The growing alliance of the BRICS countries [Brazil, Russia, India, China, South Africa], the Union of South America (UNASUR) countries, and the ASEAN and SCO members in Asia, in which such countries as Egypt, Nicaragua, and South Korea must also be counted, is not only joined by the common perspective of economic development, but also by the recognition that the current strategy of confrontation against Russia on the part of the U.S. administration, Great Britain, NATO, and the EU, is causing the imminent threat of global thermonuclear war.
Prof. Han Xudong of the National Defense University of the People’s Liberation Army, in an extraordinary article headlined, “As Possibility of a Third World War Exists, China Needs To Be Prepared,” deals with this question.
Prof. Han Xudong
“As the Ukrainian crisis deepens, international observers have become more and more concerned about a direct military clash between the US and Russia. Once an armed rivalry erupts, it is likely to extend to the [rest of the] globe. And it is not impossible that a world war could break out,”
he wrote in the People’s Daily on Sept. 16.
“…Currently, the world has entered an era of new forms of global war. Outer space, the Internet and the sea have become the battlefields of rivalry… China should not be pushed into a passive position where it is vulnerable to attacks. We must bear a third world war in mind when developing military forces, especially the sea and air forces.”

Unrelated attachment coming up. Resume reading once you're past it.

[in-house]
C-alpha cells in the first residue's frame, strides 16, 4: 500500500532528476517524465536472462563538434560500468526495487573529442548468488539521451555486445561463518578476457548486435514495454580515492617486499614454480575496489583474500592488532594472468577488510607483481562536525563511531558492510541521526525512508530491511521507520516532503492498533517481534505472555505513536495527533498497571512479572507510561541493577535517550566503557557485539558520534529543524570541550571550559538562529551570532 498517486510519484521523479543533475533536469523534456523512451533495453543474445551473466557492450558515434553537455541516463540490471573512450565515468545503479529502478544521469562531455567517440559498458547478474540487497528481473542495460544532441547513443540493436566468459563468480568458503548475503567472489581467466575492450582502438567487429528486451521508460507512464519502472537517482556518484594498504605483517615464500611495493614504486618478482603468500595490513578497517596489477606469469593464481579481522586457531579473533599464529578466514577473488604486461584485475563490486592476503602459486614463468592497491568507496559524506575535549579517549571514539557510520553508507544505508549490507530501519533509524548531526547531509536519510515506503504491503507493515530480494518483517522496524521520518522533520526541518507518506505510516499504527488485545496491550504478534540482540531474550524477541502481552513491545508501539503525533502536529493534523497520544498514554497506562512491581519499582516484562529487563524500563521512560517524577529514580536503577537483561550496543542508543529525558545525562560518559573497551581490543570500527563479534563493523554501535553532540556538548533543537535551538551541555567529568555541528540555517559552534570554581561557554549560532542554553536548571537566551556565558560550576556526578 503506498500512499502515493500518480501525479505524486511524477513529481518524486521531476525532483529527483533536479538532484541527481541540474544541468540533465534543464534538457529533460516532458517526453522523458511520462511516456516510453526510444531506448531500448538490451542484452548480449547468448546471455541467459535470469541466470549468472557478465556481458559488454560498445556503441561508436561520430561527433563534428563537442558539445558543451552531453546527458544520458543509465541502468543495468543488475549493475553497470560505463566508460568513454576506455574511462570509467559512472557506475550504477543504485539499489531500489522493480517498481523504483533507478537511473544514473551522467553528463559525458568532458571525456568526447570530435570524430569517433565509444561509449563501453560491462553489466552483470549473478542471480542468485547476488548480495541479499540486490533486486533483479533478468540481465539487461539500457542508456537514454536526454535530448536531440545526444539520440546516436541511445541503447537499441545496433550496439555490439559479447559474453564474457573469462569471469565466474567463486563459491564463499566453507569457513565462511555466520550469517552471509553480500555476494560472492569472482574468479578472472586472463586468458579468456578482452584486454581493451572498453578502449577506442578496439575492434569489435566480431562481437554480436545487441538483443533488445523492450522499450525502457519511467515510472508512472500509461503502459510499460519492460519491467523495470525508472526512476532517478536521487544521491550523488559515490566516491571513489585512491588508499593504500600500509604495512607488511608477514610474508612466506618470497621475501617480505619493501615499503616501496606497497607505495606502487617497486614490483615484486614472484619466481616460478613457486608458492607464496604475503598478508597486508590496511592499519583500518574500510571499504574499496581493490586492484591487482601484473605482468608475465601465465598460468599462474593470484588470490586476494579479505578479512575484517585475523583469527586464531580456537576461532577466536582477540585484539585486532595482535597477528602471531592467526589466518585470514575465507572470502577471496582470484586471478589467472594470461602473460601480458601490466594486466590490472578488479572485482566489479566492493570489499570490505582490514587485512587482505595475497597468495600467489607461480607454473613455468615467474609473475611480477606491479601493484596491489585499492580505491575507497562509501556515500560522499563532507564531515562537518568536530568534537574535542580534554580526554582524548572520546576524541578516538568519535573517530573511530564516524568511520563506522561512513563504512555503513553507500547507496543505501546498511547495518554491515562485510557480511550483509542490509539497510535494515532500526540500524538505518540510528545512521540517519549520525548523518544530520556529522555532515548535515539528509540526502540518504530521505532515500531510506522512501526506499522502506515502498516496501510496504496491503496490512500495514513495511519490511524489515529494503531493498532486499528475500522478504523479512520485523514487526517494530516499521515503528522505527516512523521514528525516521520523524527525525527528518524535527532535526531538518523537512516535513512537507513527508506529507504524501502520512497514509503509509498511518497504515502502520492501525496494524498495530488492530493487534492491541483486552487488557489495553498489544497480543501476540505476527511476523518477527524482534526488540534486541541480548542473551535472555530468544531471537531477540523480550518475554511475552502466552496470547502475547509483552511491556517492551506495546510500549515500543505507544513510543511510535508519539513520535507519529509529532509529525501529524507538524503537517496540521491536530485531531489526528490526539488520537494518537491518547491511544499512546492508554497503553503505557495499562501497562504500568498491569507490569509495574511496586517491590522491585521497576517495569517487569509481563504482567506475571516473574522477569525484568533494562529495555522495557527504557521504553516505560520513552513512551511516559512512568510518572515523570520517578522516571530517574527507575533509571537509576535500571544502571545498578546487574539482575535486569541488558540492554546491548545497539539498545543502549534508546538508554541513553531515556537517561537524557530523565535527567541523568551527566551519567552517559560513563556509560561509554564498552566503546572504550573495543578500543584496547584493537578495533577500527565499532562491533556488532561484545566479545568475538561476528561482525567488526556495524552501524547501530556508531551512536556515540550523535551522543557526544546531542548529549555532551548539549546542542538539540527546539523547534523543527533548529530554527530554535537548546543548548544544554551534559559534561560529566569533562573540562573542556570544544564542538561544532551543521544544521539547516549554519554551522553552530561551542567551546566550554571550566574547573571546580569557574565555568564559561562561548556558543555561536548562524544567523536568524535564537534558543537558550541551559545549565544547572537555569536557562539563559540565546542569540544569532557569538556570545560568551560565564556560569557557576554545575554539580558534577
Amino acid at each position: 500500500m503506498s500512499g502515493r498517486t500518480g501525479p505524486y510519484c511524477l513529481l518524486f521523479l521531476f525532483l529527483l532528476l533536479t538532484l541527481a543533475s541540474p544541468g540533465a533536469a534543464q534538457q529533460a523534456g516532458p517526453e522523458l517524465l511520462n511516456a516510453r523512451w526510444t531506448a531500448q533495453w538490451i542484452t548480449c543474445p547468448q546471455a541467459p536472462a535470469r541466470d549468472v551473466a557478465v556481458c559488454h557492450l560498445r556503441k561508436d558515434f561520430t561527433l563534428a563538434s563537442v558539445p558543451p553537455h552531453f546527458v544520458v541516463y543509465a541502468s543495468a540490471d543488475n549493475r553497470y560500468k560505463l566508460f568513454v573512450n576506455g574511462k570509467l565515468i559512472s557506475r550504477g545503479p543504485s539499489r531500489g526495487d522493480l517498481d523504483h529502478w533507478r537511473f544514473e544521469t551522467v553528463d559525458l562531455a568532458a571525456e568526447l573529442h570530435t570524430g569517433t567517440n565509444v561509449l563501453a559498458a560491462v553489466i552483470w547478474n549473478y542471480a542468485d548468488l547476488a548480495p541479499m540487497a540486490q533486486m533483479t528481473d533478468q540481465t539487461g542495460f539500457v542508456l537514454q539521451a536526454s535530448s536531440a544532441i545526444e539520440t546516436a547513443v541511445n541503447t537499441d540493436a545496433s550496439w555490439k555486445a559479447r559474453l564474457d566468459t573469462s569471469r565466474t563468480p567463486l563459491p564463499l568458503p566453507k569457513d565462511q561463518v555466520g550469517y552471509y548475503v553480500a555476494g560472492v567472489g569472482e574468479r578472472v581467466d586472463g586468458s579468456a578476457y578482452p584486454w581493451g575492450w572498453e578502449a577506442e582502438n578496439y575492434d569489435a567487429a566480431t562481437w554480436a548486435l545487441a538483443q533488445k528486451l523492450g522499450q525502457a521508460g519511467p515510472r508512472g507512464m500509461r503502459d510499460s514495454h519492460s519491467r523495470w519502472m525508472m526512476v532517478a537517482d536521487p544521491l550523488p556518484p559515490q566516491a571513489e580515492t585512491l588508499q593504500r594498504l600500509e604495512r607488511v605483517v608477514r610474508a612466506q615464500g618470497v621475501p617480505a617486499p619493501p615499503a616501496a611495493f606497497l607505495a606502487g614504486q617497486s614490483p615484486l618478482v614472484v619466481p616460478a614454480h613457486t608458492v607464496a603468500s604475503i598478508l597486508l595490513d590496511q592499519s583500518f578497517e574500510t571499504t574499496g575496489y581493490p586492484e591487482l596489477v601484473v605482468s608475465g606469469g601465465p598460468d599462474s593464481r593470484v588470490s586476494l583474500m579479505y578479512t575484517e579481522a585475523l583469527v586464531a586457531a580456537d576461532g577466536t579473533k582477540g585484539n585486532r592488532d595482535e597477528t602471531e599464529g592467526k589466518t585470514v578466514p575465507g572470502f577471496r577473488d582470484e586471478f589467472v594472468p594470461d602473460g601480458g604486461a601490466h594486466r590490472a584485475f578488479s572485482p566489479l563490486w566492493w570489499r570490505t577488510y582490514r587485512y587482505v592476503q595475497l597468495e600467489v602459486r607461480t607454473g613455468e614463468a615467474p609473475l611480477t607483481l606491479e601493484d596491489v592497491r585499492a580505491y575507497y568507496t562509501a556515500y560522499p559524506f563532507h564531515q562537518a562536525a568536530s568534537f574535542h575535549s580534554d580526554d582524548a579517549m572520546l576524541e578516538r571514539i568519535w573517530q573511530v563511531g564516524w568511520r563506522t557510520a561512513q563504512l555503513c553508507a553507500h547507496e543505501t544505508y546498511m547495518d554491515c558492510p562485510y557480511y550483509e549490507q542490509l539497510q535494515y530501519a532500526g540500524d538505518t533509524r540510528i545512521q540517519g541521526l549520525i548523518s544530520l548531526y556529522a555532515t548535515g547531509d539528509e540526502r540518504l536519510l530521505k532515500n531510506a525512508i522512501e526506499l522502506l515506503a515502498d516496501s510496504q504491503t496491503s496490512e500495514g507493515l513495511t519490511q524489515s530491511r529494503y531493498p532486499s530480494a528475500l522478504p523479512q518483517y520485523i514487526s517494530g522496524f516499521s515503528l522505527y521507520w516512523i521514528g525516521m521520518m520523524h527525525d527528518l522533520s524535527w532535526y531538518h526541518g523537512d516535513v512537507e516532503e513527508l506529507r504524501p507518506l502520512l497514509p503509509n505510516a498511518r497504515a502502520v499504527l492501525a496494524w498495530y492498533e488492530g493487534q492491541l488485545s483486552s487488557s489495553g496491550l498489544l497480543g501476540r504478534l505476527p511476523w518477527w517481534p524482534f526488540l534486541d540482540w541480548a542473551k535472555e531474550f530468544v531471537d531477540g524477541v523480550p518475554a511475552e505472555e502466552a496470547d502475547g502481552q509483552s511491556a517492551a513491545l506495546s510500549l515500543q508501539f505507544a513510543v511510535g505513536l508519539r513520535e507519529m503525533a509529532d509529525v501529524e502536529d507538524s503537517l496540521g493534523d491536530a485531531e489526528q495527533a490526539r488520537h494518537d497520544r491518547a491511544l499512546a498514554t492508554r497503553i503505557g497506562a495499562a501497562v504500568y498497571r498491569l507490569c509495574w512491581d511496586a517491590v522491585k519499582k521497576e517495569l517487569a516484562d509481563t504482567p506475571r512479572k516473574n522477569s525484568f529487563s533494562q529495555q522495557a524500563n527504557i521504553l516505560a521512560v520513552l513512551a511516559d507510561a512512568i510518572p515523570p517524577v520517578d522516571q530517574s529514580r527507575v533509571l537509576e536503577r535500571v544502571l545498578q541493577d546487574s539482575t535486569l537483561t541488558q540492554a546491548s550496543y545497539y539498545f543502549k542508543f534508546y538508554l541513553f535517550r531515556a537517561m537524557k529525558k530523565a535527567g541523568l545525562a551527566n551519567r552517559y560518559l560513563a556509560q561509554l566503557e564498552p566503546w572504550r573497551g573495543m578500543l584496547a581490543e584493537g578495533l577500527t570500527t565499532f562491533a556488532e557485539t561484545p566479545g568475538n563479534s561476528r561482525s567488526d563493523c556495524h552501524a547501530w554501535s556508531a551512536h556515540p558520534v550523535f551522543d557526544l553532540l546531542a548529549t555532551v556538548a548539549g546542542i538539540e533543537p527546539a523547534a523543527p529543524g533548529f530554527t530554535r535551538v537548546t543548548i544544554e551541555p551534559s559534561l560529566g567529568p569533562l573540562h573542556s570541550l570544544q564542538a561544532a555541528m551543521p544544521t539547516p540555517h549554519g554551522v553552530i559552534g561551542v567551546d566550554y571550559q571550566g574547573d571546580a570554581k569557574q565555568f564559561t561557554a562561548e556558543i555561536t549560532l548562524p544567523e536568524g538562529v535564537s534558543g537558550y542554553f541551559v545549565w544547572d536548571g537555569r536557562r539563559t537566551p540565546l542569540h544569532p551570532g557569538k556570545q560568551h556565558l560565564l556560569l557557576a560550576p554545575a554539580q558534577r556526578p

Pope Francis said essentially the same thing, on the occasion of a commemoration of the outbreak of World War I.
“A third world war in pieces”
“A third world war in pieces” is already being waged, with crimes, massacres, destruction, he said. And German historian Michael Stuermer, writing in Die Welt, gave the diagnosis that since the Ukraine crisis began, world politics has found itself in an experimental mode, in which the time-tested rules of crisis prevention and crisis management have been thrown overboard, and senior staff are inexperienced in the management of emergencies. The saber-rattling, he wrote, fails to take account of the limitless possibilities of destruction and self-destruction. The security architecture that emerged during the Cold War and that ended in German unification—amazingly, without catastrophe—was an era of undeclared small wars with no beginning and no end, extending from Indochina/Vietnam to Iraq, Afghanistan, and Syria. In the Ukraine crisis, he wrote, both sides have acted without a goal or an exit strategy; nobody knows where it will end. One escalation drives another, and the reasoned imperatives of the long nuclear peace seem to be forgotten.
Russian Prime Minister Dmitri Medvedev, for his part, addressed the situation at an economic conference in Sochi recently: